Spend all week with your head stuck in the freezer trying to deal with the heat wave that covered much of the country? Here's what you missed on TV.
So That's Who Killed Rosie Larsen
Having not delivered a killer in the first season finale, The Killing handed over two in the second: campaign manager Jamie Wright (Eric Ladin), who's been the obvious candidate pretty much all along, beat Rosie up and threw her into the trunk of a campaign car, thinking she had overheard a discussion of his illegal casino deal with real estate developer Michael Ames (Barclay Hope). But it was Ames' secret lover, Rosie's Aunt Terry (Jamie Anne Allman), who actually sent the car into the lake as Ames and Wright argued nearby, not knowing Rosie was trapped in the trunk. Does this mean that if there's a season three (not likely, I think), there will be three killers?
Back to the Vamps
It turns out that True Blood is Fox News anchor Shepard Smith's favorite TV show: have you seen that clip where he derails a Lance Armstrong discussion to rant at length about how much he loves this show? In the second episode of season 5, we finally meet Roman (Christopher Meloni), the head of the Vampire Authority, under whose direction Bill (Steven Moyer) and Eric (Alexander Skarsgard) are given some old-school vampire-specific tortures: an intravenous tincture of liquid silver and (gasp!) UV rays. If you think you're supposed to see this as some kind of Vampire Guantanamo, you're right. They're not exactly subtle on this show.
Girls We Want To Like
Even after the season finale, I remain on the fence about Girls. It just seems like Lena Dunham can't decide on an emotional tone for her show. When Dunham's Hannah and her on-again, off-again boyfriend Adam (Adam Driver) finally have the giant blow-out argument they should have had months ago, the scene is a powerful -- and extremely sweary -- blend of emotions that finally made me see why these people who barely seem to like each other have been dating. And then Adam just kind of randomly gets hit by a passing car, a dumb joke that all but negates the entire scene.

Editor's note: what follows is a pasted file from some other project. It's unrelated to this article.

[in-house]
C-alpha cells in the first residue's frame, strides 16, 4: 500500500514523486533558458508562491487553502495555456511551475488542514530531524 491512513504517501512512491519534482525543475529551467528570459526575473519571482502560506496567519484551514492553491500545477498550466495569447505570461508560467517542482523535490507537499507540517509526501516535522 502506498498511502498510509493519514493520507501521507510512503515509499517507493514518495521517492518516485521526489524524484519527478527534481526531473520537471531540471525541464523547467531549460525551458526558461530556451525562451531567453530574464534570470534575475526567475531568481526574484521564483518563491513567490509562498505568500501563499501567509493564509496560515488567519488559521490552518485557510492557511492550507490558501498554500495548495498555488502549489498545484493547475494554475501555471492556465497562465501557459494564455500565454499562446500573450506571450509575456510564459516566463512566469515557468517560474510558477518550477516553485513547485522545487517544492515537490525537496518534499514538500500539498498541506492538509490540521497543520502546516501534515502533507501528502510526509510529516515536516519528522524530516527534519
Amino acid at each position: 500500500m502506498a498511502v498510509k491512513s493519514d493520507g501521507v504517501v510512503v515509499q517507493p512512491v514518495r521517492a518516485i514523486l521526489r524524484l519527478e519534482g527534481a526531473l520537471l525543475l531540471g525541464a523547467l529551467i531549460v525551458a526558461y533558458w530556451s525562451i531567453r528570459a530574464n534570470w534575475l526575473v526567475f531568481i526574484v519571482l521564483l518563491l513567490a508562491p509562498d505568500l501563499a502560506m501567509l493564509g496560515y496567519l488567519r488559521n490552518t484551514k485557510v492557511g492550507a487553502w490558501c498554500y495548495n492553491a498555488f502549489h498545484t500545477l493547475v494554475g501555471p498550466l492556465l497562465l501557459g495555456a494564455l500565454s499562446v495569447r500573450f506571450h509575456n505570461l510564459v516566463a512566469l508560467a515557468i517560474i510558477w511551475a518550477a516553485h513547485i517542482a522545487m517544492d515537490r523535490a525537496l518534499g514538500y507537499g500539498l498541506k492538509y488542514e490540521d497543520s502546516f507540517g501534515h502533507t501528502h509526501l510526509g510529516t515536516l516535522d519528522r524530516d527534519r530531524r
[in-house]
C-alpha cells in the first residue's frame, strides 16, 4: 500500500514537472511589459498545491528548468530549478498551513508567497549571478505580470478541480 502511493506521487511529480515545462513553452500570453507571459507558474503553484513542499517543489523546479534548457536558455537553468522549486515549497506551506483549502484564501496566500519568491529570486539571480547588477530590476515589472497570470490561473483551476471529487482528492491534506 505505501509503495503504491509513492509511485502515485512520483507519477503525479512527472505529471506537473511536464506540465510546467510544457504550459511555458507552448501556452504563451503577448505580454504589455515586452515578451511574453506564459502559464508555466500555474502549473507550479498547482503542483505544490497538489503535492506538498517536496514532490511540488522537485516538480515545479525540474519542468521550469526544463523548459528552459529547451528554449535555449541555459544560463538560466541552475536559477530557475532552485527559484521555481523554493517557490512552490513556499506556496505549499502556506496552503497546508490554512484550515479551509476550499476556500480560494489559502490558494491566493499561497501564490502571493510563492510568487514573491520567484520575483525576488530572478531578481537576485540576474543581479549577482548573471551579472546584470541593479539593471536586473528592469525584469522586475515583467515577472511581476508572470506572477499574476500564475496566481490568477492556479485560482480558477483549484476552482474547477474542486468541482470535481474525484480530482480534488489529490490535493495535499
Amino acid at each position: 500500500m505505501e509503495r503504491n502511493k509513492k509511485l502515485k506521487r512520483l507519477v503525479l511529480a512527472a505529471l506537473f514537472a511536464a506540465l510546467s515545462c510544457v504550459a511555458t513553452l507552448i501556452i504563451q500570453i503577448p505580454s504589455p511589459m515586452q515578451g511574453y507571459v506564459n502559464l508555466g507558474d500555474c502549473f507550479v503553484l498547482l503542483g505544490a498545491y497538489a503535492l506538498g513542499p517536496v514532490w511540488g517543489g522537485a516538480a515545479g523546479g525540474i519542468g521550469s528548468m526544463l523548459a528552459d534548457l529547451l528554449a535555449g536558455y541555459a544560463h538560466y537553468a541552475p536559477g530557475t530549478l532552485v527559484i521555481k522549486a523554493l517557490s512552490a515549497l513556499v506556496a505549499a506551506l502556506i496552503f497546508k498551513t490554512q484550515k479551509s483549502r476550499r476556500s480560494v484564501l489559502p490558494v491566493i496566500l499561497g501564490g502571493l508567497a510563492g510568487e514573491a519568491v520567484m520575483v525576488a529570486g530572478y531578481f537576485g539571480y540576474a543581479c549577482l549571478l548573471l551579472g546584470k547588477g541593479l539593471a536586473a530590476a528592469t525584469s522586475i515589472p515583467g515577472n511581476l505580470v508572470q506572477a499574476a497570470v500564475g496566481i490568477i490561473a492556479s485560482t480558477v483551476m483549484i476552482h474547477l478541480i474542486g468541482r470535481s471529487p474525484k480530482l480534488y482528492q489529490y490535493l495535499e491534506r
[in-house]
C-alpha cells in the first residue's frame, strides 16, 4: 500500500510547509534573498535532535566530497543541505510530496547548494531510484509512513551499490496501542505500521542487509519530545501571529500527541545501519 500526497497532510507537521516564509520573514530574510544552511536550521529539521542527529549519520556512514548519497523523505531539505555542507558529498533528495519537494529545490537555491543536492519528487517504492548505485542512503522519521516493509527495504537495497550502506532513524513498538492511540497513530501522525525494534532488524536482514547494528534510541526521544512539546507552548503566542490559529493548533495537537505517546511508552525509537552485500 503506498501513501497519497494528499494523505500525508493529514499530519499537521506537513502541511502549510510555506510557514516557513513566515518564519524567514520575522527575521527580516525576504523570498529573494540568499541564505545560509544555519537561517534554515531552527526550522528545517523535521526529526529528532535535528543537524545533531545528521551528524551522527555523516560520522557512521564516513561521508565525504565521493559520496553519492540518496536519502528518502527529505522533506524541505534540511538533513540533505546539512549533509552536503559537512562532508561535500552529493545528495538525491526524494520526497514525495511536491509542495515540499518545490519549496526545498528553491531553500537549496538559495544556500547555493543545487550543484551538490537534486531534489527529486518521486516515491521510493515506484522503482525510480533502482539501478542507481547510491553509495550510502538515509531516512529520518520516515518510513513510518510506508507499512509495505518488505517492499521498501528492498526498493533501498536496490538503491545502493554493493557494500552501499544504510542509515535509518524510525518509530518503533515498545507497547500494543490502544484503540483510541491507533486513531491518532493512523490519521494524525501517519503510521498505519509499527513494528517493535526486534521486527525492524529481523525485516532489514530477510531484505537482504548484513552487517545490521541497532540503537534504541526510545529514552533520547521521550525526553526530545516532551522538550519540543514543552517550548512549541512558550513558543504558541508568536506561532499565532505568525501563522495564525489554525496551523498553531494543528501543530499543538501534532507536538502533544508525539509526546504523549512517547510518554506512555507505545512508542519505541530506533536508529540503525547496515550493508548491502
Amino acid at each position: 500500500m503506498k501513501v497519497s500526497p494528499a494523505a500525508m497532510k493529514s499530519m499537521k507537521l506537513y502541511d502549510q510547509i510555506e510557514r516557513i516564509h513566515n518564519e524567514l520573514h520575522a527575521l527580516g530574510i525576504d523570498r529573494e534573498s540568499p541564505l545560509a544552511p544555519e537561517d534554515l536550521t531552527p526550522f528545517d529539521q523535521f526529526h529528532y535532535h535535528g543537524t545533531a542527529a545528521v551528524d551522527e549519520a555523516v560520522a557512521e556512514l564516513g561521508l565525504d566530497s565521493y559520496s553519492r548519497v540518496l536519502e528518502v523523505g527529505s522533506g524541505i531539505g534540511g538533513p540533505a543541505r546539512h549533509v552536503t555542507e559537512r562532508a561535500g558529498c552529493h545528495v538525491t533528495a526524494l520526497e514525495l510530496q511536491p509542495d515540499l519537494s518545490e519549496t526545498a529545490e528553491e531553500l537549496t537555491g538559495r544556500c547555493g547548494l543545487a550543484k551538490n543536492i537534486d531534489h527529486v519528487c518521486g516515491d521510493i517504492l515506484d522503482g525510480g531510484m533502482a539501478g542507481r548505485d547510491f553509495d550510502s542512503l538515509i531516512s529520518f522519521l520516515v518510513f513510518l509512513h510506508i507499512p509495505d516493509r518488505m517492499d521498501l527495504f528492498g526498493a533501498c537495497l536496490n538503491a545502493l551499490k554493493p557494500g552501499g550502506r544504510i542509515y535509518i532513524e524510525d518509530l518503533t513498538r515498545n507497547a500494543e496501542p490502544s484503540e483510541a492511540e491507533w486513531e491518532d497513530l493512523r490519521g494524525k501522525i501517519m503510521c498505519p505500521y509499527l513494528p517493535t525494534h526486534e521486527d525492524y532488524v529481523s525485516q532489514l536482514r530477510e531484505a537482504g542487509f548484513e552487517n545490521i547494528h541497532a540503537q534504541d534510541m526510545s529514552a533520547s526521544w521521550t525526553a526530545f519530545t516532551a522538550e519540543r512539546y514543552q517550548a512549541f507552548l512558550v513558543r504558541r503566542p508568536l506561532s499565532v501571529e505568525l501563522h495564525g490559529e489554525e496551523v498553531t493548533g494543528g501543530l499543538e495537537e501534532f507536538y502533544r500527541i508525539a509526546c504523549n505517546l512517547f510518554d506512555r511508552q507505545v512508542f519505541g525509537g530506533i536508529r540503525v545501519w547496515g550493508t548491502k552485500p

A Memorial That Works
I'm going to keep hyping Bunheads, a great series that not enough people are watching. As Fanny (Kelly Bishop) deals with her son's sudden death by planning a memorial service that quickly spirals completely out of control, Michelle (Sutton Foster) and Fanny's students transform the dance studio into a quiet, intimate memorial, during which the girls perform a lovely dance to one of Hubbel's favorite Tom Waits songs, "Picture In A Frame." After an episode that arguably got a touch too silly (did Michelle really just steal an old man's dog?), it was a genuinely touching, lovely moment.
Furthering the Mystique
On Late Night With Jimmy Fallon, like most late night shows, the musical guest usually just gets introduced and performs their latest single. Fiona Apple took the opportunity to further enhance her Troubled Kooky Girl image by preceding her new song "Anything We Want" with an unexpected bit of stage patter. "This is going to sound a little bit bitchy, but there's somebody that thinks the song I'm about to play is about them. It's not about you. Showing a billiard ball to the camera, she continued, "If you did not give me this, I'm not thinking about you. Yes, Fiona. We get it. You're very quirky and deep and nobody really understands you. Are you sure we weren't in drama club together in junior high?